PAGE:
“They could not have yet recognized their full potential.” Giovanni made a fist as he said, “This trio is yet within your grasp, Excelsior. The shabbubitum are at your beck and call. Do you dare keep your hand at your side?”

The Excelsior’s eyes gleamed in the darkness.

Giovanni had won this time. The danger of inaction outweighed the danger of action.

Bowing low before the Excelsior, Giovanni whispered, “Summon the shabbubitum. Let us have all the secrets Menessos would hide.”


The day’s meager light was nearly gone as I stood enshrouded in fog at Point State Park in Pittsburgh and yanked the white sheath dress over my head. Nana placed a circlet of ivy on my head.

“The bell sleeves are nice,” said my mother, Eris, as she smoothed my dark hair. “You’re going to make a beautiful bride.”

Those words furrowed my brows. “Someday,” I retorted, envisioning Johnny standing before an altar. Then, in my imaginary scene, Menessos stepped up on the other side. What would I do if I had to choose between them? “Maybe.”

Besides, it wasn’t like I was wearing a silk gown. My attire was simply meant to be symbolic of the maiden aspect of the triple-goddess. This was a plain cotton chemise I bought on eBay from a seamstress who could have independently costumed a Renaissance fair.

Having always been more tomboy than prom queen, I’d always had an extremely low tolerance for dresses. However, this plain gown was reminiscent of those worn by the women in the art of John William Waterhouse, and for that reason alone, I was thrilled to be wearing it. At least until Eris’s romantic notion spoiled the mood with implied lifetime commitments.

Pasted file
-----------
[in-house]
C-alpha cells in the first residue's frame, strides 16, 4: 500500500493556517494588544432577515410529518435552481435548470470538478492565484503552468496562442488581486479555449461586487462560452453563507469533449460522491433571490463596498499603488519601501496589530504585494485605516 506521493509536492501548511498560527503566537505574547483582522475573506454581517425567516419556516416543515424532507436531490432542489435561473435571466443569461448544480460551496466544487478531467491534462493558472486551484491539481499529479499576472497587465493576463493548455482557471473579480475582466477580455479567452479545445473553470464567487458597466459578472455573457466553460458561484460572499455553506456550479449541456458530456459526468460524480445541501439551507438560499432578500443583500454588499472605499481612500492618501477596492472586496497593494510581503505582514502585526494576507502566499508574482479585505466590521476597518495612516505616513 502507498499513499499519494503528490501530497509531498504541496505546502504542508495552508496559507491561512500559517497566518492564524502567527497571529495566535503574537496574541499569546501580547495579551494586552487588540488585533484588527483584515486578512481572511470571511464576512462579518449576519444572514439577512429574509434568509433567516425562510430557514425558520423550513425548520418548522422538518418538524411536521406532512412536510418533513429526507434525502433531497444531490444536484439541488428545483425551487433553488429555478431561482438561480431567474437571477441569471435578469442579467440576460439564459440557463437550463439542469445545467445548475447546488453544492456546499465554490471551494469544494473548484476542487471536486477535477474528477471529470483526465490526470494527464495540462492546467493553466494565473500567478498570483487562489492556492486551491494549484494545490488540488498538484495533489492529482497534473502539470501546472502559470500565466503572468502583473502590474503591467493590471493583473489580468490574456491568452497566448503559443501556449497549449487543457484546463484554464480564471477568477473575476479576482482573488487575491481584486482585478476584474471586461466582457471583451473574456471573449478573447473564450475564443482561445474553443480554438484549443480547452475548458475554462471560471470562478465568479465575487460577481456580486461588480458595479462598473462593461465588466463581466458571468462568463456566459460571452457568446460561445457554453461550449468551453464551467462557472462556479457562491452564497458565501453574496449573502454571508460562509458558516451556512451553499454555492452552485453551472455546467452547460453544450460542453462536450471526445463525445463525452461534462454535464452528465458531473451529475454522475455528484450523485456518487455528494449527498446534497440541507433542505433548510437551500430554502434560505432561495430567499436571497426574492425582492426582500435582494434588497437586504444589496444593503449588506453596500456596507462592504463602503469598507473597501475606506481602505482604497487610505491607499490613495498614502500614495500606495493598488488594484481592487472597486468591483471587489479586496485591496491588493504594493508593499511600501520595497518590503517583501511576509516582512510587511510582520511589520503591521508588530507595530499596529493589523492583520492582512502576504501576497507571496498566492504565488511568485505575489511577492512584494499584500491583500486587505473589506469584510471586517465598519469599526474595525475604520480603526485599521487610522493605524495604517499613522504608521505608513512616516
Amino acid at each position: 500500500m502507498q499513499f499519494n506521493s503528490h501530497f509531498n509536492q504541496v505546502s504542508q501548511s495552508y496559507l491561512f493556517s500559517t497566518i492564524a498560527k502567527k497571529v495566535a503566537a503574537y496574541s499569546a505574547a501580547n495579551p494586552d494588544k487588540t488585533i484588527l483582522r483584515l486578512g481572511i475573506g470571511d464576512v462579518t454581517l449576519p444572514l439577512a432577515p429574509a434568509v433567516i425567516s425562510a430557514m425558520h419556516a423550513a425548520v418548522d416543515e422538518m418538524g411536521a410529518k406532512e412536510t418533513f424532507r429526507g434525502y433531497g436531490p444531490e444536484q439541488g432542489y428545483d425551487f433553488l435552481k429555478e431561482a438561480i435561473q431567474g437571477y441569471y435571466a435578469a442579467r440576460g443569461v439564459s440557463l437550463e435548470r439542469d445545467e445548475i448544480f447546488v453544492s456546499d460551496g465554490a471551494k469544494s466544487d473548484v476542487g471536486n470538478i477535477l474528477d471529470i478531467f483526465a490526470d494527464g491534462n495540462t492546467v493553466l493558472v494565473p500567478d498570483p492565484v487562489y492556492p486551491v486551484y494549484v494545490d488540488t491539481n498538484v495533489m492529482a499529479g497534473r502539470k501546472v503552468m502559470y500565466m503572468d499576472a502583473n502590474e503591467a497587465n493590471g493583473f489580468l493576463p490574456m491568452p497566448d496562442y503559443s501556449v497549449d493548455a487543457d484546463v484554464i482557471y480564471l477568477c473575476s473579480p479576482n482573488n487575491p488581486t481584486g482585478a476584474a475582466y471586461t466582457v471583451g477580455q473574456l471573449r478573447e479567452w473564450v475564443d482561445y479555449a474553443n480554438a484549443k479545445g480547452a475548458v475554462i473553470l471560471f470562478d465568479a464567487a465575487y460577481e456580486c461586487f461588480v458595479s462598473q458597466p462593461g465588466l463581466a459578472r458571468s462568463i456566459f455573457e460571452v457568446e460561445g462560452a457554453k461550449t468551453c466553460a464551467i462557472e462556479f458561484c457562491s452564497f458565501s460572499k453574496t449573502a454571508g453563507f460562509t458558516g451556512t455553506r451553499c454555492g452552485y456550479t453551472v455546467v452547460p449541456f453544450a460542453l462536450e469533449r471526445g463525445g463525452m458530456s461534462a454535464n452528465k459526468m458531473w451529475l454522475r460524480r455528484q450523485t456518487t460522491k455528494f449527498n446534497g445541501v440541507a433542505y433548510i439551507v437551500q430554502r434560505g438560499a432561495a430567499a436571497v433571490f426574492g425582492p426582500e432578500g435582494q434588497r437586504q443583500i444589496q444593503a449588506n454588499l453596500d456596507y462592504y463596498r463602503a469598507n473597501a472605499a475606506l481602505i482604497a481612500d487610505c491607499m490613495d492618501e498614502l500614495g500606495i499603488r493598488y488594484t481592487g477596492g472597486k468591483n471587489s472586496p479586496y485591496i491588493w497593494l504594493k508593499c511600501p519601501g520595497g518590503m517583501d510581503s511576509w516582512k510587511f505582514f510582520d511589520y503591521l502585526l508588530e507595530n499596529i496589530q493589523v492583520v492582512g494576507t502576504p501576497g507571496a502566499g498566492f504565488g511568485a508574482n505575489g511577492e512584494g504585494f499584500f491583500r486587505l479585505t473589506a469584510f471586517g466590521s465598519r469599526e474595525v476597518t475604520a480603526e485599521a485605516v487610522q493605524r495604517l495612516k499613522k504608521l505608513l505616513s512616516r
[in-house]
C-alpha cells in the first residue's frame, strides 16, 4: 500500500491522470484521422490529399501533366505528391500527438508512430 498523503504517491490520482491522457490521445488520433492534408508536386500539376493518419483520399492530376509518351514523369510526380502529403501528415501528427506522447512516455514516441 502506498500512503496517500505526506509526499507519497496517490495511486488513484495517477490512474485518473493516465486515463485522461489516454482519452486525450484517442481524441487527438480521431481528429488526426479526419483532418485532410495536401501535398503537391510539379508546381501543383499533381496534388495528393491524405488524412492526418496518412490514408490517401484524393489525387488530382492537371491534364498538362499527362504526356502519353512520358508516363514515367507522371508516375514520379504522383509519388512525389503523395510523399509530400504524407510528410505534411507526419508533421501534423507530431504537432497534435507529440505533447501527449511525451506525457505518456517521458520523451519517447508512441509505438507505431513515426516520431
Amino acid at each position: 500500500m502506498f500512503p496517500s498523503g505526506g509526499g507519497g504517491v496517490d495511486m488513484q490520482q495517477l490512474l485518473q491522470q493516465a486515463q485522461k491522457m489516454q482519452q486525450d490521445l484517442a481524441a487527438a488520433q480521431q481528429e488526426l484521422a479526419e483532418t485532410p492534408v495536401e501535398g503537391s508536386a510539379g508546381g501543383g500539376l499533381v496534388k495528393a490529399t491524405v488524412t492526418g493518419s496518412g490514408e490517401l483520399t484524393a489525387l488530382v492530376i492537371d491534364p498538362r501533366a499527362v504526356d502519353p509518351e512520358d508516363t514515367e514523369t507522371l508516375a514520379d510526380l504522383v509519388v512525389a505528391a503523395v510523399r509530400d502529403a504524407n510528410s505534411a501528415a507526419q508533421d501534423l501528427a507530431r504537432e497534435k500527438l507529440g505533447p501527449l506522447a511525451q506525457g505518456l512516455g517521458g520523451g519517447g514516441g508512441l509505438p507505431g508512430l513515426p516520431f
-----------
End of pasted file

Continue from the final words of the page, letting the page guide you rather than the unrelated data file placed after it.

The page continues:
Shoes were another story. I’d not thought of them when ordering, and by the time I realized my error, it was too late for even overnight shipping.

My mother supplied me with a close imitation of the appropriate footwear: ladies’ slippers from Isotoner.

“You’ll be a bride someday soon, I’d bet. I’ve seen how Johnny looks at you.”

Words like “mom” and “mother” didn’t yet roll off my tongue with any ease, so my reprimand was blatant name-calling. “Eris.”

“What? Mother said he’s been sharing your bedroom at the farmhouse.”

Disapproval for Nana’s gossip-mongering darkened my expression. As she presented me with the silver belt I whispered, “Traitor.”

“And who was it that told her I was trying to quit smoking?” Nana shot back.

“She has you there,” Eris quipped. “And she’s hoping for great-grandchildren, though she doesn’t want you to . . . how did you say it, Mother?”

“Don’t put the cart before the horse,” Nana answered.

“Wæres can’t breed,” I reminded them.

Nana smiled optimistically. “Yeah, yeah, but with him being the Domn Lup, a lot of those wære rules don’t apply to him.”

That hadn’t even occurred to me. Fear must have shown in my expression, because they both giggled.

Irritably, I wrapped the belt around my waist, my glare snapping back and forth between Eris and Nana. “I’m certain the molecular science behind the ‘non-viability’ of wære reproduction is something not even the Domn Lup can defy.”

My anger, however, was all for Eris. She knew that a calm mind-set was essential pre-ritual, but she’d had to get that crack in. She couldn’t resist exerting some type of control over me.

I bit my tongue to keep from saying anything else. I’d gone to a lot of effort for this ritual, and I wasn’t going to let her mess it up.

Part of that effort included drawing a pentacle with black chalk earlier on the concrete near the fountain. Because of the dark powder, Nana had brought the dress with her to keep it from getting dirty, but that meant my wardrobe change had to be done on-site. Though the park was seasonably abandoned, I had expected to have to